Suffolk's first wind farm gets go-ahead

PLANS to bid Suffolk's first wind farm have been approved overwhelmingly, despite major concerns from villagers living closest to the development.Suffolk Coastal District Council's development control committee voted 14 to one in favour of Saxon Windpower's application to build six 100m turbines at Parham Airfield, near Framlingham, at a packed meeting yesterday.

By Sarah Chambers

PLANS to bid Suffolk's first wind farm have been approved overwhelmingly, despite major concerns from villagers living closest to the development.

Suffolk Coastal District Council's development control committee voted 14 to one in favour of Saxon Windpower's application to build six 100m turbines at Parham Airfield, near Framlingham, at a packed meeting yesterday.

The decision was greeted with delight by supporters, and deep disappointment by objectors who had gathered in large numbers for the decisive meeting at Stratford St Andrew, near Saxmundham.


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Many of those living closest to the scheme are fearful of the effects it will have on them, both in terms of the visual impact and the noise of the moving blades.

The scheme has faced strong opposition locally since it was revealed in 2003, and communities have been divided over the issue.

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Parish councils closest to the site at Parham, Marlesford and Great Glemham, put forward their case against the development, citing a series of concerns, including criticism that the amount of electricity it would generate was too small to justify it.

One objector described it as “a uniquely enormous industrial construction” which was being imposed on a “small, rural landscape”.

Councillors at the meeting expressed concern over the possible effect on residents, and the approval comes with a string of conditions, including that the turbines should be switched off at speeds where planning officers have deemed that noise could be intrusive.

Planning official Philip Ridley told the meeting: “We believe as officers we have gone far beyond what has been done elsewhere to provide a protection to the district.”

The decision was greeted with dismay by those opposed to the plans. Colin Hart, the district councillor for Hacheston ward, which includes Parham, said he was “deeply disappointed”.

Mr Hart, who is also a county councillor, previously resigned his position as a cabinet member on the county council over the issue, and spoke out strongly against the plans at the meeting.

“Parham will be just the start,” he warned. “If this application is approved, I have no doubt we shall be back here again before long considering another wind farm application, and another and another.”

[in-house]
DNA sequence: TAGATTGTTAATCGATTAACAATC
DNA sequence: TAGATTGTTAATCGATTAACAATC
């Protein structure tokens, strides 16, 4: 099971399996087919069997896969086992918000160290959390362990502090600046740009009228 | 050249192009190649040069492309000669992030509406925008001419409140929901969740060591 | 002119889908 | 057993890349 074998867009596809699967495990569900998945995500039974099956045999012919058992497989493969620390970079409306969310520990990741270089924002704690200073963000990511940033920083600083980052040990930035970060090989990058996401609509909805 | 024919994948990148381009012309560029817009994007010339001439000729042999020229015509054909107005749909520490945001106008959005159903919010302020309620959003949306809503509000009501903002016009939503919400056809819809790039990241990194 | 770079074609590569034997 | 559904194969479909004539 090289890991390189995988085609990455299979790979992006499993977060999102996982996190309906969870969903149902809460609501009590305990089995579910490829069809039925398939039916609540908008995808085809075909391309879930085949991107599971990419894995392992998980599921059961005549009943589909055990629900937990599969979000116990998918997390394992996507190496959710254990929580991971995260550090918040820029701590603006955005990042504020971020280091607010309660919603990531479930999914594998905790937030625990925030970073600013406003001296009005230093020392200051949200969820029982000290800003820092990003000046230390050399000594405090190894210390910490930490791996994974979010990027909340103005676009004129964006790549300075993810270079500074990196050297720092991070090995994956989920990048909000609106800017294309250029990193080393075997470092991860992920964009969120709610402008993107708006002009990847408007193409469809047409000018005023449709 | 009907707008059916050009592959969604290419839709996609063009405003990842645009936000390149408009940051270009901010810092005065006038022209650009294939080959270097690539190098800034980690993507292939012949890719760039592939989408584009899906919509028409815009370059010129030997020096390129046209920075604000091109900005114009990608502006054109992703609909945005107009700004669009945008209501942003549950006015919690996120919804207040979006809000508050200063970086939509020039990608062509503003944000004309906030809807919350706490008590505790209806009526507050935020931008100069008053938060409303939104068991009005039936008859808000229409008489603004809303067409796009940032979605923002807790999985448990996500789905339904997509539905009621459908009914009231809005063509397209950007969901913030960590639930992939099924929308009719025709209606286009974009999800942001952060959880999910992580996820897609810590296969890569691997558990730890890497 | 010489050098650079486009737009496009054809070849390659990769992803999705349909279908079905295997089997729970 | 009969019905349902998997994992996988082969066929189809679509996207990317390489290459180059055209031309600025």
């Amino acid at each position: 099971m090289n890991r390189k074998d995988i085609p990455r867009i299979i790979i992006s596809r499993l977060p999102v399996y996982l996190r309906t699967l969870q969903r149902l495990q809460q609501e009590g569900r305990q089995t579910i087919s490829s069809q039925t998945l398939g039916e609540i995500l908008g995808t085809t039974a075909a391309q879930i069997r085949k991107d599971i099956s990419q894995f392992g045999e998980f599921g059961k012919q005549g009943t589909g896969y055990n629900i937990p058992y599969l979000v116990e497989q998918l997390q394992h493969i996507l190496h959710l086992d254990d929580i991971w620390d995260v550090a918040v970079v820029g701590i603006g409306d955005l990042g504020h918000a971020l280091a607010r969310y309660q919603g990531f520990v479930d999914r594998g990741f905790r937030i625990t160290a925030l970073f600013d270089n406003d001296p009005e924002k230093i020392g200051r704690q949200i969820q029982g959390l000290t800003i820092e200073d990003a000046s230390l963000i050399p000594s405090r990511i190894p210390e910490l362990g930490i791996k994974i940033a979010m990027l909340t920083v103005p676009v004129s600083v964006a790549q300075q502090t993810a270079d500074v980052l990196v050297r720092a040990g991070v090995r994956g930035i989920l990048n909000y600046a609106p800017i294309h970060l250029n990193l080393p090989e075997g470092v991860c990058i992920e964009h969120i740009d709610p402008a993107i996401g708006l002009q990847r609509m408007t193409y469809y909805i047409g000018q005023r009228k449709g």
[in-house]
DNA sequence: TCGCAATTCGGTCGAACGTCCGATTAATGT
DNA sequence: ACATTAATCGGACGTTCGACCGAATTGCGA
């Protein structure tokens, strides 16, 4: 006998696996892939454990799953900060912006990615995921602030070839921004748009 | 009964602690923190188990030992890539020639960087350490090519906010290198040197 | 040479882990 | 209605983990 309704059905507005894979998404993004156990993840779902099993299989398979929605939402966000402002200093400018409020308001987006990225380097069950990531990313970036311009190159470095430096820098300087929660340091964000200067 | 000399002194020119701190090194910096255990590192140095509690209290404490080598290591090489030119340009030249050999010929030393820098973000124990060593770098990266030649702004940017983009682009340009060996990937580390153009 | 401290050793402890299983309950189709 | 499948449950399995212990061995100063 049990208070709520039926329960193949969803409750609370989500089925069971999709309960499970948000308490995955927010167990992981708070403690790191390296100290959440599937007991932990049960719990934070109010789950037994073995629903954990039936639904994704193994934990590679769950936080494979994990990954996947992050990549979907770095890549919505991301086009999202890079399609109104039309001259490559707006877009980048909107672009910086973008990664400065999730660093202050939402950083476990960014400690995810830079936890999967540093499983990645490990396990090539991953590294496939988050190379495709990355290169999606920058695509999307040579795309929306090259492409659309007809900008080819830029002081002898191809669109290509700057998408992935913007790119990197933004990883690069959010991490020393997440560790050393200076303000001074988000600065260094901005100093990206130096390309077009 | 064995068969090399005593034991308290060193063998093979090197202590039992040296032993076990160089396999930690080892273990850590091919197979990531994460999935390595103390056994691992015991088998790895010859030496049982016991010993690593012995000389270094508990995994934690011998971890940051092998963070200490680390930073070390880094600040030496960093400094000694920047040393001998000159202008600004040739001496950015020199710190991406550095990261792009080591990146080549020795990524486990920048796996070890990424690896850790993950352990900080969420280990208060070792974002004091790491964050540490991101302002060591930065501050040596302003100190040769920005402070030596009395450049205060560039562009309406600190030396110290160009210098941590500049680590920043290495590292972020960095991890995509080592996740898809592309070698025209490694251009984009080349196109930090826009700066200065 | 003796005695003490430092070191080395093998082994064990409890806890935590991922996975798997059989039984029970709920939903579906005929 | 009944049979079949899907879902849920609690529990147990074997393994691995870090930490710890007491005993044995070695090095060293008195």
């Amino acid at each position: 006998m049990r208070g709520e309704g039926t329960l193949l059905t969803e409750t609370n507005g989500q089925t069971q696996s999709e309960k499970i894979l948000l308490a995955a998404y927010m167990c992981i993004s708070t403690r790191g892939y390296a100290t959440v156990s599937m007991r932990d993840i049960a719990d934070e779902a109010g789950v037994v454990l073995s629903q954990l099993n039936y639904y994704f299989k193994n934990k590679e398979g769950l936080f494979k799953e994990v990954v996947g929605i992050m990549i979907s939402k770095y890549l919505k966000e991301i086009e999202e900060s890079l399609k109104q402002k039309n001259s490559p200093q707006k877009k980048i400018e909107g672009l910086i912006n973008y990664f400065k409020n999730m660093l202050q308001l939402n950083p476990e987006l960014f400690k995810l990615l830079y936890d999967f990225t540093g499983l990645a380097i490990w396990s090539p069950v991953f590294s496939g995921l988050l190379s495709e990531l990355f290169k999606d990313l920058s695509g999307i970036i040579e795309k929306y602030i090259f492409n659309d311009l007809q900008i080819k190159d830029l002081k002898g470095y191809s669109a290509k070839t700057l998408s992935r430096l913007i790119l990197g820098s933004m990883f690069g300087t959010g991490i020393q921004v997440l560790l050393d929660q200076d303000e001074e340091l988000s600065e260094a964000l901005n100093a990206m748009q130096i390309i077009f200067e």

Over a period of around five hours, councillors listened to an outline of the application by planners, and to an explanation of how the noise produced by the turbines had been evaluated, as well as to arguments for and against the plans by community representatives.

Environmental health officer Clive Pink explained why they felt the turbines should be switched off at speeds of three metres per second to minimise the effect on residents.

“From a worst case point of view we looked at, at Parham that could be up to one in five nights,” he said.

“Some properties will be able to clearly hear the turbines and we are not claiming the turbines will not be audible.”

Councillor Rae Leighton, who was the only member to vote against the application, felt he was being asked to vote on political policy, rather than planning decision.

“I don't think I'm looking at a planning application as such. I'm looking at a political policy decision I have got to make here,” he said.

Councillor Barry Slater said most of the objections were “both genuine and reasonable” and felt it had been a deeply divisive issue. But he added he felt concerns had been “satisfactorily addressed”.

John Constable, chairman of opposition group No Windfarm At Parham, which has more than 500 members, refused to comment on the outcome of the meeting.

Richard Ward, chairman of the Suffolk Preservation Society, which has been vociferous in its opposition to the plans because of fears over the visual impact, said: “The Parham decision suggests that national considerations and objectives appear to be given greater weight than local community concerns. It's this emphasis that is most worrying to the society as it appears to be part of an emerging trend.”

Richard Marden, managing director of Your Energy, one of the companies involved in Saxon Windpower, said he was “delighted”.

“I'm incredibly impressed with the diligence of the planning office and the quality of the debate that the planning committee undertook today.

“It was a long session, and the issues involved have been complicated and at times very heavily charged emotionally but the committee agreed with us that this is a good project, agreed with us that we need to do something about climate change and agreed with us that our project will be significant in terms of 4,000 households receiving green electricity,” he said.

“It has been a very high profile project and the protest group has made its views very clear and in some ways the protest group has been a model for other protest groups around the country at other projects, but today is clearly a vote in favour of renewable energy and my company's professional approach in making sure this project is developed in the correct way.”

The company will now be involved in talks with planners, who have been given authority to approve the application, about a legal agreement for the site, and terms and conditions.

He guessed it would take another 12 months before work could start on the site, and a further six months for construction to be completed. If all goes to plan, he hoped the site would be producing electricity by the spring of 2007.

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